It’s hard for me to judge when the English that I use in front of the class is at the right level. Particular words or constructions might be hard for the Korean ear. So I respect my Korean co-teacher’s judgement as to when to translate what I say. However, what I don’t respect is when she gives the answer to my question in Korean almost immediately after I’ve asked it. I might ask, “what’s he holding?” no hands will go up. At this point, we should either speak English or Korean to hint at what the answer might be. But my co-teacher will just say, say, the word for an apple in Korean. Hands will shoot up. The requirement to think has been removed: a perfect English sentence flows out of someone’s mouth, and that’s all that is thought to matter.

Thirdly, some of the activities by which we teach. Our textbook has an activity every chapter called “Act & Play”. It’s a roleplay activity: pupils must engage their friends in dialogue in order to complete a survey or win points by guessing their response in advance etc. Our pupils can’t just go ahead and do it: they’re either incapable or too lazy of coming out with the dialogue. So either they just speak Korean, or we put up a script on the board and they crane their necks to read each sentence out to the person they’re in dialogue with. If we put up the dialogue like this then they can produce the sentences. But they’re most certainly not capable of having any useful dialogues in English as a result of this activity. We should replace the activity with something simpler rather than carrying on. But it’s better to have them doing something that looks good than something educational.

Forthly, our English Writing Club. On some Friday afternoons grade 5 students choose between an English Writing Club, a badminton club or a film-watching club. It’s pretty clear what the smart choice is here and apparently some of those pupils “selected” for our club cried when they found out. The problem is that our writing club has a budget, which must be justified. We bought some stationary for the club but most of the money was spent on doughnuts for the members of the club, as a kind of apology for putting them through the budget justification process. For whenever they wrote anything in the club—and every week we’d have them write something—if it didn’t look good enough, we’d have them do it again, or write more, or rewrite it in nicer handwriting. I felt like a kind of slave driver, having my pupils churn out sentences on coloured paper, that we could then take a picture of and put in the report justifying the club’s budget—a budget spent on buying food as compensation for working for the budget. I think we would all have been happier without it, but that was up to the higher-ups.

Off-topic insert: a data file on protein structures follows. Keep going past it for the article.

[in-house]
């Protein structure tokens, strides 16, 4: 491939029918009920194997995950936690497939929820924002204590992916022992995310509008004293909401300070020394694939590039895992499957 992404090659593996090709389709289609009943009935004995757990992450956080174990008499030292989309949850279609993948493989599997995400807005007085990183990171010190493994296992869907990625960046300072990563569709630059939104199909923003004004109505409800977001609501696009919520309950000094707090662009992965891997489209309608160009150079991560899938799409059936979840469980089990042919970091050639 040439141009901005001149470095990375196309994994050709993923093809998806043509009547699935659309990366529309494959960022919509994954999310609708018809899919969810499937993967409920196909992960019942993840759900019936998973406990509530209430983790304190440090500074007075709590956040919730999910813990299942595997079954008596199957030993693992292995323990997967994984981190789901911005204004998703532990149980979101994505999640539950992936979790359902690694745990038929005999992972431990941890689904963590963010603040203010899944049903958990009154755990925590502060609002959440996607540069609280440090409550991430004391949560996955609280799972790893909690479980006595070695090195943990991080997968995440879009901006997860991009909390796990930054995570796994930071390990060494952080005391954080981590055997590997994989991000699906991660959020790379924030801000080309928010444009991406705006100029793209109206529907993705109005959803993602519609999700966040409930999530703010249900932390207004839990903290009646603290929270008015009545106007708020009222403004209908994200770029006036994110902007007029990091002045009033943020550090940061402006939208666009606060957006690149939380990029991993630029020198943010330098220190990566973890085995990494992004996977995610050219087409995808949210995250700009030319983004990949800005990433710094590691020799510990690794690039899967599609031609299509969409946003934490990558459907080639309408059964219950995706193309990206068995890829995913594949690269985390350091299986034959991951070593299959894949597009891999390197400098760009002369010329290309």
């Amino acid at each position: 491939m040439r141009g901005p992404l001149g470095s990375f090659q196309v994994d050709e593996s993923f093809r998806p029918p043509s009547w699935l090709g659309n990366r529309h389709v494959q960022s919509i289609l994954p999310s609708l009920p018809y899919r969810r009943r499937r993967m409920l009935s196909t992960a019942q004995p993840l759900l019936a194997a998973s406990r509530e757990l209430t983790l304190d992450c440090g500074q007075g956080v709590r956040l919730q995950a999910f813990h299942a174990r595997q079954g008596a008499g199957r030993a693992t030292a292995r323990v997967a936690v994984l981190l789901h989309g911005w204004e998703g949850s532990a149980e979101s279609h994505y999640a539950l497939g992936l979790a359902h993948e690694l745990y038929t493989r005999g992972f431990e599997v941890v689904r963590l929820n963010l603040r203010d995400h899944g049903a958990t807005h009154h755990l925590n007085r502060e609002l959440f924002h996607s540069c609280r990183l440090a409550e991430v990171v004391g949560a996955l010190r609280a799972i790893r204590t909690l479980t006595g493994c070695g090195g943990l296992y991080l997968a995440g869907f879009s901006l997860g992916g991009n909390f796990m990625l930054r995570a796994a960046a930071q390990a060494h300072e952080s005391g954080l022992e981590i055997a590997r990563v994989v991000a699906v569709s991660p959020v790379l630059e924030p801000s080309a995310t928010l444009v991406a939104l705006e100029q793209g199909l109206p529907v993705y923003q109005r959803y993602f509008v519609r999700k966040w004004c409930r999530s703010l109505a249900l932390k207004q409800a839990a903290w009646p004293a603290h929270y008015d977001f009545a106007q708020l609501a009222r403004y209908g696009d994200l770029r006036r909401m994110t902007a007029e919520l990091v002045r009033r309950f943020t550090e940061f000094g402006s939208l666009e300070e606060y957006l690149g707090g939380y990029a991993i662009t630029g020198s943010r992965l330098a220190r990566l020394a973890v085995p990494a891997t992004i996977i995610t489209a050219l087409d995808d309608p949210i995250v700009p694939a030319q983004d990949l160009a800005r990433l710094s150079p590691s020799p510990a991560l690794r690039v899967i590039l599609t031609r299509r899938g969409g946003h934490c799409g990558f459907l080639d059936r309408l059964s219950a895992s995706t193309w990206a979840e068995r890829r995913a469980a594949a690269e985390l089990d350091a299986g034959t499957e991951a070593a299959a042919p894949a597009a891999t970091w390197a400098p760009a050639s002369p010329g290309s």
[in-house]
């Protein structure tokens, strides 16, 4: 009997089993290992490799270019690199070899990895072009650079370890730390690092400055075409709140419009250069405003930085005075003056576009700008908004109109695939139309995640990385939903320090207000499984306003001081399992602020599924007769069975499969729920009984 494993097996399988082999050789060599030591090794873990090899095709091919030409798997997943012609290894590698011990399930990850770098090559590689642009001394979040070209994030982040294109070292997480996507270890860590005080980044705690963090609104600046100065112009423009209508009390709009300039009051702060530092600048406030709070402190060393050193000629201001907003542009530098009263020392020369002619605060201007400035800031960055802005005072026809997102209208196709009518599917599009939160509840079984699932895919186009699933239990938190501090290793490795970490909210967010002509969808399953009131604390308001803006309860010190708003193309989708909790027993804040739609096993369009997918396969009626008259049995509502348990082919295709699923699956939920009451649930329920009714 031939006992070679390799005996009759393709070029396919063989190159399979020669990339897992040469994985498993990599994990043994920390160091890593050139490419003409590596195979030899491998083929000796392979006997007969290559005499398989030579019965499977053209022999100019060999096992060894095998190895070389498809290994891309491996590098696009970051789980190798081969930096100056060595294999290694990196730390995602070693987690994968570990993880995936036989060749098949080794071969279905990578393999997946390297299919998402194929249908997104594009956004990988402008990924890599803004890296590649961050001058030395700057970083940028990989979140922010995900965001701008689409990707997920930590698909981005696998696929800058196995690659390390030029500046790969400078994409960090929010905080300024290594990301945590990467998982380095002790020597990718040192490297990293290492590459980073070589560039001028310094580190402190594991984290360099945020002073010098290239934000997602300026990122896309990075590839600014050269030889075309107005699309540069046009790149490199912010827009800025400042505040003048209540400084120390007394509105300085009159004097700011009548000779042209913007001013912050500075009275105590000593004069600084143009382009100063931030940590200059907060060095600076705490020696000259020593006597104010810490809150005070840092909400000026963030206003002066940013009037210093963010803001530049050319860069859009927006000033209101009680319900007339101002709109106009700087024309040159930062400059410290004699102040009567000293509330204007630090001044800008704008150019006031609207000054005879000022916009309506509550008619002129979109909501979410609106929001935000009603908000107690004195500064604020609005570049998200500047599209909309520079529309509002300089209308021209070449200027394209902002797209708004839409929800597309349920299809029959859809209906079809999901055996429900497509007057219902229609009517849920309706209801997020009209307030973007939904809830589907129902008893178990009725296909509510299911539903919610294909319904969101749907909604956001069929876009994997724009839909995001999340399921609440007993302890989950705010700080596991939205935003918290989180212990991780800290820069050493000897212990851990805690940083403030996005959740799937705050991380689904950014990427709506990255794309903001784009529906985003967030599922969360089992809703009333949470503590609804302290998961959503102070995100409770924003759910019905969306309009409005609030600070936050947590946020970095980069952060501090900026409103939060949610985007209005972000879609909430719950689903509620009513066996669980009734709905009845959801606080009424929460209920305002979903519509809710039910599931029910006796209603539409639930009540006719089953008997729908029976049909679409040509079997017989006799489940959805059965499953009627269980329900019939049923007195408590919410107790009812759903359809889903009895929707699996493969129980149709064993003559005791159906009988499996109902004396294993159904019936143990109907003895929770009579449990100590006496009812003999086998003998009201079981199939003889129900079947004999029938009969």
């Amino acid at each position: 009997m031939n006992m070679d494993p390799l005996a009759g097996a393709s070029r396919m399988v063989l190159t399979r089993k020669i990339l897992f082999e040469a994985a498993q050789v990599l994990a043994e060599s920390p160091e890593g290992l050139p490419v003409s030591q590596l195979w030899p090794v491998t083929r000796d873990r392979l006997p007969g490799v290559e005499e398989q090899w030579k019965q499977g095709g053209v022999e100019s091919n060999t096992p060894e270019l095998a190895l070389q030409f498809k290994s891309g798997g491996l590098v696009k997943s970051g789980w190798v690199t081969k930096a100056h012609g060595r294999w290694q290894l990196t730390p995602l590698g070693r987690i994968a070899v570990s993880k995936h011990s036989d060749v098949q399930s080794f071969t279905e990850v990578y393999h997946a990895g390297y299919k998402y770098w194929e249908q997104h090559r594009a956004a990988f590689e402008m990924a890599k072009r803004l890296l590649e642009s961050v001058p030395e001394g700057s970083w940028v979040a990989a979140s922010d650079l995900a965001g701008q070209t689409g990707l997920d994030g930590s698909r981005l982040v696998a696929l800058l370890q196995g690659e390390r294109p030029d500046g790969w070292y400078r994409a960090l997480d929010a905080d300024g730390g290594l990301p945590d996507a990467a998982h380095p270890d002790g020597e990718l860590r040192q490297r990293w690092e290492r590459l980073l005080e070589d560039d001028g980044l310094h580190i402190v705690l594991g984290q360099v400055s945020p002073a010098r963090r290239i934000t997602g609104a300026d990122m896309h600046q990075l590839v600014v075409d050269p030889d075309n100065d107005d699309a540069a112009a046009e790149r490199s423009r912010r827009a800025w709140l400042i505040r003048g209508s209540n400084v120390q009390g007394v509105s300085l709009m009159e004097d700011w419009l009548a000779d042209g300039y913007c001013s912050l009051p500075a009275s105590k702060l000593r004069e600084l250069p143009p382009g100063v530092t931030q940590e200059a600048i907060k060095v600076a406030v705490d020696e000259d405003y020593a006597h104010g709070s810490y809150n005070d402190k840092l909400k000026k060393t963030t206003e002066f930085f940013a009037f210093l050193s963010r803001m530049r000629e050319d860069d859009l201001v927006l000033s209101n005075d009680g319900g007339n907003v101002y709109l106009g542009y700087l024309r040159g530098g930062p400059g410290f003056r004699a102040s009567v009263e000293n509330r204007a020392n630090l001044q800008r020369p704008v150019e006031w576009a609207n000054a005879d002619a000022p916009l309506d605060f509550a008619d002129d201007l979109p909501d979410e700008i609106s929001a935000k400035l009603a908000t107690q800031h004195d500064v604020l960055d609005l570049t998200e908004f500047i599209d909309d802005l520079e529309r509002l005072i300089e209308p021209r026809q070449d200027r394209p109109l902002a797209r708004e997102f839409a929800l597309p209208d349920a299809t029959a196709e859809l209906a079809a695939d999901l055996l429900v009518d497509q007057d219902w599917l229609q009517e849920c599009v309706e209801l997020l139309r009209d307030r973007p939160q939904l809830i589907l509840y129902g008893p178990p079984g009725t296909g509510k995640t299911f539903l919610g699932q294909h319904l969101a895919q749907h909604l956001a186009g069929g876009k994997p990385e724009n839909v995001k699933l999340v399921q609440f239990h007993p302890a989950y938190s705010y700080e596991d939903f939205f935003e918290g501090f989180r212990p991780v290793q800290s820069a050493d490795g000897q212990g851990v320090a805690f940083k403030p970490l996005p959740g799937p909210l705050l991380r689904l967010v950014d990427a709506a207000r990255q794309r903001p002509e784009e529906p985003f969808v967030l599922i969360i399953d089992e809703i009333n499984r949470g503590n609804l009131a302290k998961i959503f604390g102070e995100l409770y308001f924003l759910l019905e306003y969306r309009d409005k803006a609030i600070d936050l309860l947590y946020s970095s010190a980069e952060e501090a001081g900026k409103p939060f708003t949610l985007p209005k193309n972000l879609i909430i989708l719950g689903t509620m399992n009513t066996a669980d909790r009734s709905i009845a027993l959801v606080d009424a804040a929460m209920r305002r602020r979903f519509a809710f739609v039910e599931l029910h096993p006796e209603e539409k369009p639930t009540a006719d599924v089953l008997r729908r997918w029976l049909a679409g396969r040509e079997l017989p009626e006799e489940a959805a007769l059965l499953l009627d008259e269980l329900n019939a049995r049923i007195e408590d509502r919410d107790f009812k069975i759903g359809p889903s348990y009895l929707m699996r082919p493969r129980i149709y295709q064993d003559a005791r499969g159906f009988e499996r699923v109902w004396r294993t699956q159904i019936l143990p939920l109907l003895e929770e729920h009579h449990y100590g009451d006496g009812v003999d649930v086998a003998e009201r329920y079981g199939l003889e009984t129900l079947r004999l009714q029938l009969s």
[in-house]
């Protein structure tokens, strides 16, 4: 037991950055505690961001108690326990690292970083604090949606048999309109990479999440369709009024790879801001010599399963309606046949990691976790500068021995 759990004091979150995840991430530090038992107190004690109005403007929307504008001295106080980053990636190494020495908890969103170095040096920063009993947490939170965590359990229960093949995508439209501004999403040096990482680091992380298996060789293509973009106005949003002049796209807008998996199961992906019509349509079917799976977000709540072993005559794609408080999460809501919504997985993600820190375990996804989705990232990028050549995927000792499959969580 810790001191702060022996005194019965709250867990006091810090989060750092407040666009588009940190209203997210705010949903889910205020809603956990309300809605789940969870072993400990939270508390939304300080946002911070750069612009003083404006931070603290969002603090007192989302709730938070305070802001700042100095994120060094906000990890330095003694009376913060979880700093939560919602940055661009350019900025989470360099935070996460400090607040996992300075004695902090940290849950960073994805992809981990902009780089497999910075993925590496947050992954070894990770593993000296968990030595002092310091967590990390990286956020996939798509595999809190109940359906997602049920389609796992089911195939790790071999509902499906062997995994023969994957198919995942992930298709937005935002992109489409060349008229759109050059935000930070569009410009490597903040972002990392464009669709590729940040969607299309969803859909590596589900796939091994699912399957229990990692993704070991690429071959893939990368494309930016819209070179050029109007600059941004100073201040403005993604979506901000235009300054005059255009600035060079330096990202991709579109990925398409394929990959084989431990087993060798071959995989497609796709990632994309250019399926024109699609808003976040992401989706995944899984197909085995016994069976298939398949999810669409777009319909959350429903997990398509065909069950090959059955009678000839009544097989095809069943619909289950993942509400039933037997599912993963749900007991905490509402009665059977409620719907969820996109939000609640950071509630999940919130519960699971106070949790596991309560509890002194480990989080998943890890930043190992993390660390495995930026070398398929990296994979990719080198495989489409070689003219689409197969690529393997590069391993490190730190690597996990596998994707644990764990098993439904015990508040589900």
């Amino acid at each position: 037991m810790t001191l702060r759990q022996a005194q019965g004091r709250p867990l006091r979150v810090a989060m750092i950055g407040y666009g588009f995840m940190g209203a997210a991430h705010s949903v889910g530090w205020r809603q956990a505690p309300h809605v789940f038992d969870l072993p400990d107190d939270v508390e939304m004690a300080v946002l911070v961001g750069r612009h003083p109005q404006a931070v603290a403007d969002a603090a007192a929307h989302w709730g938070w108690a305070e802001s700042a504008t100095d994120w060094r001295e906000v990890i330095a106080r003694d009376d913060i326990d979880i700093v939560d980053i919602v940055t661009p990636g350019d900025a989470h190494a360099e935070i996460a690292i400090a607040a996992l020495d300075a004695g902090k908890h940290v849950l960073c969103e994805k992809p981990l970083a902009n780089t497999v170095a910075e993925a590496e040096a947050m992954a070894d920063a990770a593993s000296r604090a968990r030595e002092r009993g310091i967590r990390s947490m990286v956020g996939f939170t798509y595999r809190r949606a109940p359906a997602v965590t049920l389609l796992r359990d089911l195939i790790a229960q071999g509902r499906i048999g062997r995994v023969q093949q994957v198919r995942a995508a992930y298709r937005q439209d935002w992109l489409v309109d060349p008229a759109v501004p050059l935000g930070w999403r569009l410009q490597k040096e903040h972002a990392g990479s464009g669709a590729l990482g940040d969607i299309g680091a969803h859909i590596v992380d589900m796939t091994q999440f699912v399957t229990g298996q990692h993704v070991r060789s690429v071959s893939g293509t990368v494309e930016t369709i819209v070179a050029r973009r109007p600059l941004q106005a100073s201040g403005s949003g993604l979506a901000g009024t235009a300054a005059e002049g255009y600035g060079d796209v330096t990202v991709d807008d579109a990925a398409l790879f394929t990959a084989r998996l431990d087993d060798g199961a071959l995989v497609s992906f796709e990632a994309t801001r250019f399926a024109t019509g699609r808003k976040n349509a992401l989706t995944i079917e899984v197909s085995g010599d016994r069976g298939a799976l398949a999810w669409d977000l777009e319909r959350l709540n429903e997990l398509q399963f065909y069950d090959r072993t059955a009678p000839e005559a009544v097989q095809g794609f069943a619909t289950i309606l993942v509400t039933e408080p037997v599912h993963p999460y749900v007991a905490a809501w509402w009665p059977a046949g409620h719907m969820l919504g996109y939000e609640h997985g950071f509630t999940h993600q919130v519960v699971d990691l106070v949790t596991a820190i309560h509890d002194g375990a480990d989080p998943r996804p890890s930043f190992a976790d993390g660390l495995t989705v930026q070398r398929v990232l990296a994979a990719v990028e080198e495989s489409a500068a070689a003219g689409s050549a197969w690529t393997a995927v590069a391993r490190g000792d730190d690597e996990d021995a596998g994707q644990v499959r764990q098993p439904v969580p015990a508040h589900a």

Finally, the hagwon industry. Most of my pupils go to at least one private academy or hagwon after school, to learn maths and English, and/or something less formal like taekwondo or a musical instrument. What these places really are are daycare. What the parents need is somewhere for their kids to be from the time school ends to the time the normal Korean working day ends (three and a half hours for grades 5 and 6, four and a half for some of the younger grades). But then someone realised that they would make parents feel really good if they convinced them that their children were being educated. And so now there’s a huge industry of academies trying to do three things: (a) entertain kids so they won’t complain (b) make their parents think they are educating them (c) take care of the kids for a chunk of the day, including clogging up the road outside the school with minibuses. The third item of the business just listed is the only honest one. The reality is that the parents can’t be for their children. That might well be ethically sound. But no-one would like to try to defend themselves on that score. Instead, they’d prefer to pretend their children are being educated.

My students are well aware that their culture is like this. They behave extremely well when they know the class is being observed, compared to what they normally get up to. They like their teachers enough to help them out with ticking the boxes.